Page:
GMB union travels to Stockholm to lobby at annual meeting on Thursday


Skanska’s annual shareholders meeting in Stockholm this Thursday is to be targeted by anti-blacklisting protestors.

The GMB union today confirmed that it is taking a delegation to the Swedish capital alongside members of the Blacklist Support Group to call on the construction giant’s Swedish managers to compensate victims of construction industry blacklisting in the UK.

In February, an analysis by Building revealed that Skanska was one of the biggest clients of blacklisting firm The Consulting Association (TCA) and spent more on its vetting services in the last four years of its existence than any other contractor.

Then last month, the firm’s executive vice president of human resources, Harvey Francis, told the Scottish Affairs select committee that, between 2005 and 2009, Skanska had checked the names of 66,000 people hoping to work on its UK projects - many of them in the public sector - against the blacklist.

Justin Bowden, GMB national officer, accused Skanska of refusing to pay compensation to workers whose lives he said had been “ruined” by being denied work.

He said: “Skanska appeared in front of the Parliamentary select committee hearing into blacklisting just last month and said how deeply they regretted their ‘inexcusable’ role in the blacklisting of 3,213 construction workers and green activists.

“From 1996/7 to 2008/9 Skanska and its predecessors spent £216,000 with [TCA]. This was second only to the £220,000 spent by [Sir Robert] McAlpine. As it cost £2.50 to check a name, Skanska checked an awful lot of names.

“However Skanska has refused to pay a single penny in compensation. Indeed they have said that they will fight any legal action against them.

“GMB is travelling to Stockholm to alert the Swedish people and the shareholders of Skanska of such double standards. GMB wants the managers Skanska employed to be told that the building workers and their families, whose lives they ruined, must be compensated.”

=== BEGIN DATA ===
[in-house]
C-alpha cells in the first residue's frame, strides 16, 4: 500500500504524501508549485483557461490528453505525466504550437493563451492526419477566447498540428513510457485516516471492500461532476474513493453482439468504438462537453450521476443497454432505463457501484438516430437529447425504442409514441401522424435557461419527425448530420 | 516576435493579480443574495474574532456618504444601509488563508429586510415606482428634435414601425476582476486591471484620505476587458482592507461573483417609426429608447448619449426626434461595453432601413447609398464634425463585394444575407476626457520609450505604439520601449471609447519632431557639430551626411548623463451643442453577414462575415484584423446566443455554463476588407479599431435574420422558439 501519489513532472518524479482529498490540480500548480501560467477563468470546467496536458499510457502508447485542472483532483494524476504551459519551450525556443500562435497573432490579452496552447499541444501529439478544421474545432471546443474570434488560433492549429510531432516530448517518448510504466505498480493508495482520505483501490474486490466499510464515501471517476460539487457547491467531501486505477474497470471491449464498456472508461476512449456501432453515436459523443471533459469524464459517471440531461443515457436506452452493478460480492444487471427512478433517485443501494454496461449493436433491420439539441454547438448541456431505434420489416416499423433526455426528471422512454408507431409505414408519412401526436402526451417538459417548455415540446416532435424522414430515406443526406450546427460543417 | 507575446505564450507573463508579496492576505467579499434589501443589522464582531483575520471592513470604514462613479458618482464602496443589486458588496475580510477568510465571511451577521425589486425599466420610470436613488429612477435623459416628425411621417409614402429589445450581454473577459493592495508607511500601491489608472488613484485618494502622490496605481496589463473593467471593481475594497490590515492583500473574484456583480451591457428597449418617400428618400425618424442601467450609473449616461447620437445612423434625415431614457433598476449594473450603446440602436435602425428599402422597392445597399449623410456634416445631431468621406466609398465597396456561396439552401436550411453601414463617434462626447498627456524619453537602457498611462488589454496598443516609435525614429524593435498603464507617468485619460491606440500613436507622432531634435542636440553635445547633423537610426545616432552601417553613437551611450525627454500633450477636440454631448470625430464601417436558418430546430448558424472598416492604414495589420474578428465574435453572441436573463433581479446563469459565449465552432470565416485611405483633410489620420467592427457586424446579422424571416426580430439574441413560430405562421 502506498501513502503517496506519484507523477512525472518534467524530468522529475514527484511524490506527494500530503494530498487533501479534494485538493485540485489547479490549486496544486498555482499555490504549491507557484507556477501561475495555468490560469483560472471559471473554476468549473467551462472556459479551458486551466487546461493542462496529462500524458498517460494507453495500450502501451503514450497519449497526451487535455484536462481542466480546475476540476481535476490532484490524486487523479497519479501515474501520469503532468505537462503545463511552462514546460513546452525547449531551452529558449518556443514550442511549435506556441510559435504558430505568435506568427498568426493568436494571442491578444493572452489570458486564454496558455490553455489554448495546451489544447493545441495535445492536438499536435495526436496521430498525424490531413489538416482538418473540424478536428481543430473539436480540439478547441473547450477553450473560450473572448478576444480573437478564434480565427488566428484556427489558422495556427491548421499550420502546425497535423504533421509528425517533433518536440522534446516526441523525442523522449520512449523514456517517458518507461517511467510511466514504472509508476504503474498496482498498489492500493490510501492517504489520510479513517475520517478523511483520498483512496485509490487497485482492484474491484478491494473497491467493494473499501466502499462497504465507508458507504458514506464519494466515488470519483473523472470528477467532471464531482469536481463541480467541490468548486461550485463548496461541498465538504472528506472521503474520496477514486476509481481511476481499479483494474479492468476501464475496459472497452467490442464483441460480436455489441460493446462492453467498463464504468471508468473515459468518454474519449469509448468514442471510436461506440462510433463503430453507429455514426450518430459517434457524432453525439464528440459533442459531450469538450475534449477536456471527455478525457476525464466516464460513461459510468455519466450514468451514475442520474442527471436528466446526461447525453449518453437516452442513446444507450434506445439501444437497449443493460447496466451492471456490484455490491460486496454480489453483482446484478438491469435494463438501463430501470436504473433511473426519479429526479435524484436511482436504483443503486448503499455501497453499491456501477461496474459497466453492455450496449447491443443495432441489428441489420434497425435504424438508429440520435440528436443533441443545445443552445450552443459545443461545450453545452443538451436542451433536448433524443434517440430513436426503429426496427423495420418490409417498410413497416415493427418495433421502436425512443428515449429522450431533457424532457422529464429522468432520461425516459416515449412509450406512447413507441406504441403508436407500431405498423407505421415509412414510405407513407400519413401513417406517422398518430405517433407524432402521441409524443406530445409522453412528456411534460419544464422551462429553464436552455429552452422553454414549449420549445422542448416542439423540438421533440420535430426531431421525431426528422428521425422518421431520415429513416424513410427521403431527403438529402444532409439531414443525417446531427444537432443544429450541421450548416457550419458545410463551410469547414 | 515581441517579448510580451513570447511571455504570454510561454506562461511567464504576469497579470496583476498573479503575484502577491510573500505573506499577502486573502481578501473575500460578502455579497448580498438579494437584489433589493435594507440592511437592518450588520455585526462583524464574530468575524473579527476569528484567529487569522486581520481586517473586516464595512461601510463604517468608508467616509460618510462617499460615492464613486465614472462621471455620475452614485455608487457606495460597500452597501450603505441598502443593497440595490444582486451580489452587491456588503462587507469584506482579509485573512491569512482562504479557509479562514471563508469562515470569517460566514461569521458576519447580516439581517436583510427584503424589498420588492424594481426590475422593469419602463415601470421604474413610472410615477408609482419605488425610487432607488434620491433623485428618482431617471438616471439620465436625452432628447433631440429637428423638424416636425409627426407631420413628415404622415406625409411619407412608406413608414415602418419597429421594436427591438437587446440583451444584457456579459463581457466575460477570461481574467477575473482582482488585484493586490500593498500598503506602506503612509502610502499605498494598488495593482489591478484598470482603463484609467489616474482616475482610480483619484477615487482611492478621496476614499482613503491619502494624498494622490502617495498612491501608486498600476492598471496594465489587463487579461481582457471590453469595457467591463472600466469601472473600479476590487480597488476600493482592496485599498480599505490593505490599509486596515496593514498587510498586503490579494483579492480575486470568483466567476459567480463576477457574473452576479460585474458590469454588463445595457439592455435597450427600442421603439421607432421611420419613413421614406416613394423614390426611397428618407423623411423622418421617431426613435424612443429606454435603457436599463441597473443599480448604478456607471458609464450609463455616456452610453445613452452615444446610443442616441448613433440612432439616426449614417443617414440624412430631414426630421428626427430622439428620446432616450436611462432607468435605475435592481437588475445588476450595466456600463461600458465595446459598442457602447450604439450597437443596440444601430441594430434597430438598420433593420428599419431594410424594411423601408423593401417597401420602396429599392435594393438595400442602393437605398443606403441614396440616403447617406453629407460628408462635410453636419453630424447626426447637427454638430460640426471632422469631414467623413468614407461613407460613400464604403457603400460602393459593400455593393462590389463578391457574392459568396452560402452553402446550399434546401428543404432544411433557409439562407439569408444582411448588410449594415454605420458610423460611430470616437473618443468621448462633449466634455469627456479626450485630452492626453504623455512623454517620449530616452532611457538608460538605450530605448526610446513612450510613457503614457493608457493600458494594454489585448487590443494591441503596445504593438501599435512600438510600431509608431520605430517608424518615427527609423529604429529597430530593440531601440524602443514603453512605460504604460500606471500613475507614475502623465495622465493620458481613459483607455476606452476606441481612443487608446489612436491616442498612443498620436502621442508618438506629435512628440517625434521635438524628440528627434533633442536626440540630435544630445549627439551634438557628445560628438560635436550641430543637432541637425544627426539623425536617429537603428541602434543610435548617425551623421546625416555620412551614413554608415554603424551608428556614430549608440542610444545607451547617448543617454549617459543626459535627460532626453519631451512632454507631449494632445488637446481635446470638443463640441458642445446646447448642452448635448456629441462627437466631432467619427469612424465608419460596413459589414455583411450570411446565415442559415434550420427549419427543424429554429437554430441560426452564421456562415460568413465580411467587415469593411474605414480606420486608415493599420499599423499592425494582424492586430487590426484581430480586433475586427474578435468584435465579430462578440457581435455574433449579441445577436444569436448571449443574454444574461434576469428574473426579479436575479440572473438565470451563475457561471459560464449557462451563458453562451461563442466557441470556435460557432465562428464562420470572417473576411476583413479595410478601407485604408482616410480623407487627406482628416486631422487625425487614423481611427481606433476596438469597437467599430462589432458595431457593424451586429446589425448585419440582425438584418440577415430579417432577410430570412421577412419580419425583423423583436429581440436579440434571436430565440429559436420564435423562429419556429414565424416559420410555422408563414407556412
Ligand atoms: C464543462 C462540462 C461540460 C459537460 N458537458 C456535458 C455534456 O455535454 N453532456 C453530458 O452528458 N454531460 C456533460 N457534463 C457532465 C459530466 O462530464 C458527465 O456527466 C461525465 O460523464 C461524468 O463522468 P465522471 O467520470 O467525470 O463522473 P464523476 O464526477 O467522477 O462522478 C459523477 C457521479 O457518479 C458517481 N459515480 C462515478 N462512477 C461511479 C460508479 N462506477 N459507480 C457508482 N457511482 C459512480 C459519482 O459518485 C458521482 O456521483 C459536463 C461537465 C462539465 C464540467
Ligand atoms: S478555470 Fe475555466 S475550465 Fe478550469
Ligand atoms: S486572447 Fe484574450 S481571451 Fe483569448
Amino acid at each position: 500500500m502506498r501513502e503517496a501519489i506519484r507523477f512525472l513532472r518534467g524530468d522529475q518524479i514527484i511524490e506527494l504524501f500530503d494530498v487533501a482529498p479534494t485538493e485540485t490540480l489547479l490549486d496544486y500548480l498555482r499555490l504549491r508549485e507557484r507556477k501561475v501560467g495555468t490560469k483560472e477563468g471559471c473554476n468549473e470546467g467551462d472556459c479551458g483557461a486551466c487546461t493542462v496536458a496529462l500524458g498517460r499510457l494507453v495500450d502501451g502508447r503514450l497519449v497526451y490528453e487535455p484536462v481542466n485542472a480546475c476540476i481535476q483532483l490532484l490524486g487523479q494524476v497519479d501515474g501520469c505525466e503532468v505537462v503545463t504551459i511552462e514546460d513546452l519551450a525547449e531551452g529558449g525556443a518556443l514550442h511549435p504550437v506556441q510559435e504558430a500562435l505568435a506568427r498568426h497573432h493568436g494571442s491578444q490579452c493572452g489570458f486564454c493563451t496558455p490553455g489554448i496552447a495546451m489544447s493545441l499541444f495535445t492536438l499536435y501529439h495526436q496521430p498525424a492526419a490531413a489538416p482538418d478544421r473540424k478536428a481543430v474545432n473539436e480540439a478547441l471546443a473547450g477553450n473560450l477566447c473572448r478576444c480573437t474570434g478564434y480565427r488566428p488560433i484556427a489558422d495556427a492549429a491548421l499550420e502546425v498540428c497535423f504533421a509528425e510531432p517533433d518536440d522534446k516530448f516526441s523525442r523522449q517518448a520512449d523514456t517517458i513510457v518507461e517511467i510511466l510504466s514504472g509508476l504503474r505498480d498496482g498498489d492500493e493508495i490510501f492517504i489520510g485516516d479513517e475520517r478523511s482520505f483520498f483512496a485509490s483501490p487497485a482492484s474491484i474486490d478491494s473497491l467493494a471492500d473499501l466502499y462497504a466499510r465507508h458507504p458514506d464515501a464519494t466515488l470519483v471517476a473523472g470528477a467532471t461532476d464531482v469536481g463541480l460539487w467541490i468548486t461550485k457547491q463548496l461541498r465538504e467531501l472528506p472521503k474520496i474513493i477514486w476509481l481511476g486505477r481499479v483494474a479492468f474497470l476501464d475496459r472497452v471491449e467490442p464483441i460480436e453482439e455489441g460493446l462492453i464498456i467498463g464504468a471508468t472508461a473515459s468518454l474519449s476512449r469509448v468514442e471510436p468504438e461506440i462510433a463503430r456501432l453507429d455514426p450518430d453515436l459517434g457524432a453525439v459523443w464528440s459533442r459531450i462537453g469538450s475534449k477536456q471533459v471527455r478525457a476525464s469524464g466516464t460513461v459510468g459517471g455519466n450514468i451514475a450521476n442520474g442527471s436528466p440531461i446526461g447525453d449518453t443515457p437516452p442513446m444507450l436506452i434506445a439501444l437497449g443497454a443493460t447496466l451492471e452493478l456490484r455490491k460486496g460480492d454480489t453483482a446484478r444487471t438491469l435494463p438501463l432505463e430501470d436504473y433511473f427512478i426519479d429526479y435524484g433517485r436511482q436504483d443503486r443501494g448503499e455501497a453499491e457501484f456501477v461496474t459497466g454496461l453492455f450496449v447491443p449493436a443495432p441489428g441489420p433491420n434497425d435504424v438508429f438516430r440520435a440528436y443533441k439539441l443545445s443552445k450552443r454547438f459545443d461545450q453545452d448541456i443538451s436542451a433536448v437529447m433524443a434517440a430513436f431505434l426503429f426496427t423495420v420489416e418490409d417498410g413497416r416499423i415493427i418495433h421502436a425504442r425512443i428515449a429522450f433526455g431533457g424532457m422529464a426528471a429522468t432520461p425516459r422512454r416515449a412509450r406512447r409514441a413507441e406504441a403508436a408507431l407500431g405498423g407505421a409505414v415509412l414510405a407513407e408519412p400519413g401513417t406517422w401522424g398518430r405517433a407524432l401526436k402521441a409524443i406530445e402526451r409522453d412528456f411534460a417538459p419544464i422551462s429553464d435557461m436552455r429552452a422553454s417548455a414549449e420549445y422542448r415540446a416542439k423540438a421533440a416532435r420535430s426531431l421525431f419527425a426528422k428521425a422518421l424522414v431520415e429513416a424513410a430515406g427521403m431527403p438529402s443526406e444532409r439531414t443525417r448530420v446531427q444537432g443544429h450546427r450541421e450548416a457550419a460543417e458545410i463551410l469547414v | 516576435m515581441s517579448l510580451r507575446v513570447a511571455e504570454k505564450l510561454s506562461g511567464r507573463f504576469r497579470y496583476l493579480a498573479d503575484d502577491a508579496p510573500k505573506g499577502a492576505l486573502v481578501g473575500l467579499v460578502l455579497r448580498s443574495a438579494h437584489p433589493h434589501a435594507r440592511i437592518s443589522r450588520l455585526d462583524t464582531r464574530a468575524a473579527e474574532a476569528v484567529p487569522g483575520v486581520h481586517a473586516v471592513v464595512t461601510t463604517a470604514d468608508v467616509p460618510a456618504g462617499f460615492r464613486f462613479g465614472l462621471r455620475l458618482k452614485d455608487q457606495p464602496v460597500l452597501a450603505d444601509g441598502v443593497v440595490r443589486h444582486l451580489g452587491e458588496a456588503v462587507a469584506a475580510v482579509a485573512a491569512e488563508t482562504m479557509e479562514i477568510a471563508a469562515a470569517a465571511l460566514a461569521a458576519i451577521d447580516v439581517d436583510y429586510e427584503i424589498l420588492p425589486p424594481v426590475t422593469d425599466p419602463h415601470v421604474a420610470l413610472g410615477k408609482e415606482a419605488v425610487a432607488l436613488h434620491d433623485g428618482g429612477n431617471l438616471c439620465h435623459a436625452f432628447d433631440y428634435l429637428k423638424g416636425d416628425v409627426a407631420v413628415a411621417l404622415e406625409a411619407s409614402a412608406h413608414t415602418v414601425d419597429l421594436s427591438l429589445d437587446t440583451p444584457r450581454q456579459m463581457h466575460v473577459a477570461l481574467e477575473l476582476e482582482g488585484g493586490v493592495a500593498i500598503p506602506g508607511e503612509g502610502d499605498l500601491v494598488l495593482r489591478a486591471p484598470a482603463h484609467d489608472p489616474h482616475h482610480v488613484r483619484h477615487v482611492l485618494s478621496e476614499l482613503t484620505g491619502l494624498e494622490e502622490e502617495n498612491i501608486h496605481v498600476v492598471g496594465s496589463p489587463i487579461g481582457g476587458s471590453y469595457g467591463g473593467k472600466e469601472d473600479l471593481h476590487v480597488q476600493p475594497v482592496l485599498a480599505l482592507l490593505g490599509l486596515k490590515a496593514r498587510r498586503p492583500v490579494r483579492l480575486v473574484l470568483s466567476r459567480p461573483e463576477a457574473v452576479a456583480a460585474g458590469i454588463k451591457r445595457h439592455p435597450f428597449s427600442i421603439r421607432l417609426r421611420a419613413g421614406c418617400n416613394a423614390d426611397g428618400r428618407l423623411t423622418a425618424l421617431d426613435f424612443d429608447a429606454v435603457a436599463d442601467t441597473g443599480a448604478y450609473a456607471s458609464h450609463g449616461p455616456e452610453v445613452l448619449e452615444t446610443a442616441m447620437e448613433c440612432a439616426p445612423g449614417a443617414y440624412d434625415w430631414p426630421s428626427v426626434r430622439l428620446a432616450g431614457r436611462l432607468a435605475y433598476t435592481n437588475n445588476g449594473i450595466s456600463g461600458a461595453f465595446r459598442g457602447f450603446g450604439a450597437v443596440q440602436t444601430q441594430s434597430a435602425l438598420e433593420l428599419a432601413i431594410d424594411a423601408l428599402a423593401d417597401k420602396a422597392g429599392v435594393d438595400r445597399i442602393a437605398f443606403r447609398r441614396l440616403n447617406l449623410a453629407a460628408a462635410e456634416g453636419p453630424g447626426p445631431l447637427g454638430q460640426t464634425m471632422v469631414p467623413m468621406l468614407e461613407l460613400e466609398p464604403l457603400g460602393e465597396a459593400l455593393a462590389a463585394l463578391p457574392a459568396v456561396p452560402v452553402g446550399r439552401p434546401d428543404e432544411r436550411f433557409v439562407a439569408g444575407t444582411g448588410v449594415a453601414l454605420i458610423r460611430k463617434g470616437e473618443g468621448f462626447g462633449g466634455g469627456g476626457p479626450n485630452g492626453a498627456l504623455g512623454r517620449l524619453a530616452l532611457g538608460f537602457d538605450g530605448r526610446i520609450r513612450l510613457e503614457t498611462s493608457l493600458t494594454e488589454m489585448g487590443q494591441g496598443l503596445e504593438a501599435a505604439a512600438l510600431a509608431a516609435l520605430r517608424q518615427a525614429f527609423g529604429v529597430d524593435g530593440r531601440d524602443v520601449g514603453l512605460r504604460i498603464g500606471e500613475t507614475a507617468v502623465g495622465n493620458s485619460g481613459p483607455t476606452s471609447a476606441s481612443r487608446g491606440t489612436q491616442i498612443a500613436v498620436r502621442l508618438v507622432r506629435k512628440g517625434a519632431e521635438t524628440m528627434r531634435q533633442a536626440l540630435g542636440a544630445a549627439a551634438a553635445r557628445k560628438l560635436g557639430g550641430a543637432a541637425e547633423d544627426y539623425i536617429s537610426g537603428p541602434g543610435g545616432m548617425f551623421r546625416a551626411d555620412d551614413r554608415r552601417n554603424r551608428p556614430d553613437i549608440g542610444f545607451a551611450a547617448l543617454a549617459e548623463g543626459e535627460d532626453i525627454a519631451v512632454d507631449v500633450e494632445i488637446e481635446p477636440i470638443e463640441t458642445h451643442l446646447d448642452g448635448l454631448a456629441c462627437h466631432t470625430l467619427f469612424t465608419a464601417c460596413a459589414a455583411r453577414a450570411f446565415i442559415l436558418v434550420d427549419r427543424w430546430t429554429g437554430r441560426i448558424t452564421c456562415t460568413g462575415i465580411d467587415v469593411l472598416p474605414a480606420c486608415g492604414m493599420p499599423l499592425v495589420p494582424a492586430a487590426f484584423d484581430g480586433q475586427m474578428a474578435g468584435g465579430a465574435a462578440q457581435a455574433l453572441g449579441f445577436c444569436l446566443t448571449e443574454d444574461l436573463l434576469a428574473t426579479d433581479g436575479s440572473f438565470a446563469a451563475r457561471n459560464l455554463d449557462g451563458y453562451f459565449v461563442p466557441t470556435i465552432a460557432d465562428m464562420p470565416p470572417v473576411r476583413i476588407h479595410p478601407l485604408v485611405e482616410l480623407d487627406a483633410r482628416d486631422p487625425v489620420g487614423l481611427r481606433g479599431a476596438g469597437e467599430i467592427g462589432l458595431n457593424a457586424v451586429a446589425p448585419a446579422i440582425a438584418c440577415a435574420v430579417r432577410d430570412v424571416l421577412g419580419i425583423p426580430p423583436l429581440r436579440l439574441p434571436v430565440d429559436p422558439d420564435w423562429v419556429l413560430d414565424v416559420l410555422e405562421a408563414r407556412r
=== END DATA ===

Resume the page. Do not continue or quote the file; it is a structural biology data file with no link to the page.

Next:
A spokesperson for Skanska said the firm would “assess the validity” of any claim for compensation made by any individual “if they can demonstrate that our actions prejudiced them getting work and they suffered loss as a result”.

The spokesperson added: “Skanska welcomed the opportunity to attend the Scottish Affairs Select Committee hearing… and to answer the committee’s questions.

“When the matter of TCA was first brought to our attention, we cooperated fully with the investigation carried out by the UK Information Commissioner, which subsequently confirmed to us that no enforcement action need be taken against Skanska.

“The use of blacklists is against the values and behaviours of our company. We recognise and support employees’ rights to form or join trade unions and we take a proactive approach to building good relationships with the unions.

“Following the closure of TCA in 2009, Skanska carried out a thorough investigation into its use of the service, so that we could take steps to ensure we comply with best practice. Driven by our code of conduct, we are committed to an ethical and lawful approach to business, and we promote a culture of care for everyone who works with us or for us.

“We can confirm that Skanska is not engaged in any covert vetting or blacklisting and is not aware of this continuing in the UK construction industry.”